This nursery rhyme was derived from a fertility dance, which the poem reverses ironically. Instead of dancing around the mulberry bush, the chorus goes around the prickly pear, a type of cactus. In 1923 Eliot cited Frazer on "how often with the decay of old faiths the serious rites and pageants...have degenerated into the sports of children." Poetry is used here to invoke an adult spiritual ritual that has been debased into a children’s game, which Eliot then reforms again to contain adult meaning: a modern infertility dance. The dance occurs at five o’clock in the morning—the time of Christ’s resurrection. At once absurd, ironic, and tragic, the song rejects both pagan spirituality and Christian salvation. What’s left is an empty pointless repetition in the “cactus land,” a world with the barest amount of life.
Then a new voice takes up the theme of impotence in a parody of a Christian worship service. In the formal tone of a priest, it follows the familiar lexical and semantic pattern of "Between the a/And the b/ Between the c/ And the d/ Falls the Shadow." The Shadow brings us back to Psalm 23, invoked by the valley in the fourth part: "Even though I walk through the valley of the shadow of death, I will fear no evil, for you are with me; your rod and your staff, they comfort me.” The Shadow with a capital S represents death, and without the comfort of religion, it prevents the hollow men from living fully. In pairs of contrasting abstract nouns, the poem examines various types of impotence: mental (idea/reality), physical (motion/act), generative (conception/creation), emotional (emotion/response), sexual (desire/spasm), ontological (potency/existence), and spiritual (essence/descent). A spiritual death renders each of these potentials meaningless, unfulfilled.
After the first Shadow falls on line 76, a voice in italics interjects: "For Thine is the Kingdom." This is a portion of the Lord’s Prayer, the most famous prayer in Christendom, recited by Jesus as a model of how to pray. The Lord’s Prayer ends: "For thine is the kingdom,/ the power, and the glory,/ For ever and ever./ Amen." As this portion of the poem is a parody of the traditional liturgy, this italicized choral voice is the reply of the congregation. Because of the lack of the possibility of Christian faith, “Thine” here refers to Death, not God. This is Death’s Kingdom, Death’s Dream Kingdom, Death’s other Kingdom: all of reality is Death’s Kingdom. When the italicized choral voice interjects: "Life is very long," this echoes the tone of the hollow men exclaiming “Alas!” in the first section: it is both weary and dramatic. The chorus is exhausted. The poem also mocks the irony of this statement, as there is no life in Death’s Kingdom.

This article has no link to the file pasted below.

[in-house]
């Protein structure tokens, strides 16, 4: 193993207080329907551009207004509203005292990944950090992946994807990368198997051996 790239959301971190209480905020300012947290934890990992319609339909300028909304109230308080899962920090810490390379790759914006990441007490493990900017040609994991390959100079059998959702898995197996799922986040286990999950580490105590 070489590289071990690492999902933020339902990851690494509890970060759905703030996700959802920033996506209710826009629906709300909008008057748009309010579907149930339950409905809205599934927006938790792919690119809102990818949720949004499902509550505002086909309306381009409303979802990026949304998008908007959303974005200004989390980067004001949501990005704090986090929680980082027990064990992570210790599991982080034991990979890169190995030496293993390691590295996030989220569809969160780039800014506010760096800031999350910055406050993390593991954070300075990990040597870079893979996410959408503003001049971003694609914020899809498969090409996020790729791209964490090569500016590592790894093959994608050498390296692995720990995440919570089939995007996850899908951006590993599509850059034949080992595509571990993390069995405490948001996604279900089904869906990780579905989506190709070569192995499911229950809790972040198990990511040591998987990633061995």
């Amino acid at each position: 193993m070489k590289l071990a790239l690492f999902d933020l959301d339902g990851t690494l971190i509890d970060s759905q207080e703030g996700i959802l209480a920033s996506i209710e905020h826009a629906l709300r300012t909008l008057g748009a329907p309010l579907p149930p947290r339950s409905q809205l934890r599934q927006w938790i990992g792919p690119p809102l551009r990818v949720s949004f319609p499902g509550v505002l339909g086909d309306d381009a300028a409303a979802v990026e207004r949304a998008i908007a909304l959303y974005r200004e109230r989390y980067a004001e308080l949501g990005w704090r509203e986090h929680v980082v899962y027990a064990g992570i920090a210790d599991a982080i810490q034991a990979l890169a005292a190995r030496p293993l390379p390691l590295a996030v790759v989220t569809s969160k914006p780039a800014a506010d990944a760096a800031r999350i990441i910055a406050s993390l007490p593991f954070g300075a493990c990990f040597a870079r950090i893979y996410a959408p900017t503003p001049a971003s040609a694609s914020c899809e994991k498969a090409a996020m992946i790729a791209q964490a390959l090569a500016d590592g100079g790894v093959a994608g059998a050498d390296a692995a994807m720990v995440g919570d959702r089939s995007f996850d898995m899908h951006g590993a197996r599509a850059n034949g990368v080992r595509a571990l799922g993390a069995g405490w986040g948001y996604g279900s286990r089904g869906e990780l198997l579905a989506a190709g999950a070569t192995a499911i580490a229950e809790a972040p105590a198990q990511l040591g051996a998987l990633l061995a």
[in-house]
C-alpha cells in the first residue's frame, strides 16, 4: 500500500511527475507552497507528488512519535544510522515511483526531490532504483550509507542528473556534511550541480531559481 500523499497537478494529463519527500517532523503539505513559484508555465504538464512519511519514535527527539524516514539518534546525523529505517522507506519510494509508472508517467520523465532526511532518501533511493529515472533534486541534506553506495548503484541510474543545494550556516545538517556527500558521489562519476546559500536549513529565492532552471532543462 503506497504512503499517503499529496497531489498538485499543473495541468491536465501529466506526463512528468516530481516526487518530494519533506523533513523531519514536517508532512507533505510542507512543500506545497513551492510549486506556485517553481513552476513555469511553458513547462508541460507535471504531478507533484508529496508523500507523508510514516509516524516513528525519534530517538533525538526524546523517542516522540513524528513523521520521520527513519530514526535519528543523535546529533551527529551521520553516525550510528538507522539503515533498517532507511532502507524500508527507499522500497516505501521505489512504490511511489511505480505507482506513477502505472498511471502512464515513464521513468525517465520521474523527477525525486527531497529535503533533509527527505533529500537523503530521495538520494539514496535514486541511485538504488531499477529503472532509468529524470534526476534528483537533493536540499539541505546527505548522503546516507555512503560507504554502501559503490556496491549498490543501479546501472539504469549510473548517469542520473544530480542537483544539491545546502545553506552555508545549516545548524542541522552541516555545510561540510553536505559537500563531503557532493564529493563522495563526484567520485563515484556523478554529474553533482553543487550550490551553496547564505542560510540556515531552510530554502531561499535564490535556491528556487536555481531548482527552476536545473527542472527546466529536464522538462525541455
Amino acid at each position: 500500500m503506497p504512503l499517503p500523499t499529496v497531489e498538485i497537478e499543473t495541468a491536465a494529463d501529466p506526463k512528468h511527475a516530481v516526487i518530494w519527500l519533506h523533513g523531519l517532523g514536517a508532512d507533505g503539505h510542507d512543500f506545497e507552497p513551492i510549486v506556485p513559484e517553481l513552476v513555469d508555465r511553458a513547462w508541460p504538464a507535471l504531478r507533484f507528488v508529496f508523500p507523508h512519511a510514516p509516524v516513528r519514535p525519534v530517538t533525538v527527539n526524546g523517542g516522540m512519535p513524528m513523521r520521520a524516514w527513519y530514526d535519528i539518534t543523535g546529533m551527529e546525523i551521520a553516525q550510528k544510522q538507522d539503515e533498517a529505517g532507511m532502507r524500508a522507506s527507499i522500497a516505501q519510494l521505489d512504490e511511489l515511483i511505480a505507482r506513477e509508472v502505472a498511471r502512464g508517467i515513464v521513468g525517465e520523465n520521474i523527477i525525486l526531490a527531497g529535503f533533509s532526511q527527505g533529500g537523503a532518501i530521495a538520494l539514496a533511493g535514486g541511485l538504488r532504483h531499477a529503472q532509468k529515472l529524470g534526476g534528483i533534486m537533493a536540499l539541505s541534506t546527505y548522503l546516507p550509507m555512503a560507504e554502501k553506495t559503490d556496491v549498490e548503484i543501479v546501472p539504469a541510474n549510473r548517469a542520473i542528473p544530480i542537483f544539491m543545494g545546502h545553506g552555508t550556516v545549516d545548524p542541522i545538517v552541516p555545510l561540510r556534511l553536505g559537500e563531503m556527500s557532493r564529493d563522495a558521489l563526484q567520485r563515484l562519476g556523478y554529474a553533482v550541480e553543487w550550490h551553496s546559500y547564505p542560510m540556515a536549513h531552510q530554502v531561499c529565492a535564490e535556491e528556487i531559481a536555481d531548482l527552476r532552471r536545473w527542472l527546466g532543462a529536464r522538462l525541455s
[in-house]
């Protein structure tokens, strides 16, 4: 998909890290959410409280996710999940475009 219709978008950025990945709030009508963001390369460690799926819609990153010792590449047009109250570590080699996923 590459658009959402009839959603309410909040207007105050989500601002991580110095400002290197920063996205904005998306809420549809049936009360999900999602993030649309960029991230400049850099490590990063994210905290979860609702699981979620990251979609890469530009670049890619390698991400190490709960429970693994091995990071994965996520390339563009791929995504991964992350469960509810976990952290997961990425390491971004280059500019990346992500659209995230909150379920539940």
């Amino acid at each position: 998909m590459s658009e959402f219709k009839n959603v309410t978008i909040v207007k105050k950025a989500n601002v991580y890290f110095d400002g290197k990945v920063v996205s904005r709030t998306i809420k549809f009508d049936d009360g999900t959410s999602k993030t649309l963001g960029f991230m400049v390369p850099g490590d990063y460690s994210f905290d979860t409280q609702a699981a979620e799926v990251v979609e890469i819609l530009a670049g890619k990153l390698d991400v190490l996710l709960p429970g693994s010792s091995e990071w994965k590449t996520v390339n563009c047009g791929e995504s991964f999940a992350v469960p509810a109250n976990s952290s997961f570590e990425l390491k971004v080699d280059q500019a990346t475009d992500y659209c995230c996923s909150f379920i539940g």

After the syntax breaks up, the priest and the congregation become a single, failing voice, unable to complete a sentence: "For Thine is/Life is/For Thine is the." These fragments are all that remain for us modern men. The ritual is lost, a desperate attempt at repeating words that cannot form a complete prayer. For without a relationship to God, there is no one to speak to. We cannot even speak to each other. The blank spaces at the end of each line stand in for nothingness: "Thine is"...nothing. "Life is"...nothing. "For thine is"... nothing. As faith fails, language fails.
We return in the final lines to the Children’s nursery rhyme, as if seeking comfort in a daze. The lines of the rhyme usually go: “This is the way we” with an action verb to describe getting ready for the day: wash our face, comb our hair, etc. Instead, we are getting ready for the apocalypse. "This is the way the world ends./This is the way the world ends./This is the way the world ends./Not with a bang but a whimper"
In an ironic anticlimax, the last line shocks because it subverts our expectations of both the end of the world and the end of a poem. It offers what we expect—a "bang"—and then rescinds it. We as readers are placed in the position of Kurtz or Fawkes, wishing for a flamboyant, anarchic, heroic moment. We learned in the epigraph that this modern attempt to bring meaning through dramatic antithesis was a failure. In the end, the poem ridicules religious desire equally. The last “whimper” represents the plea for immortality that we saw in part III, the supplication of a dead man’s hand to the stone under the twinkle of a fading star. In a modern world where there is no God, this is a pitiful gesture. Our language, filled with echoes of pre-modern spiritual meaning, disintegrates into fragments. These last four lines are now famous and often quoted: to this day, we are continuously surprised by the amoral experience of modern reality.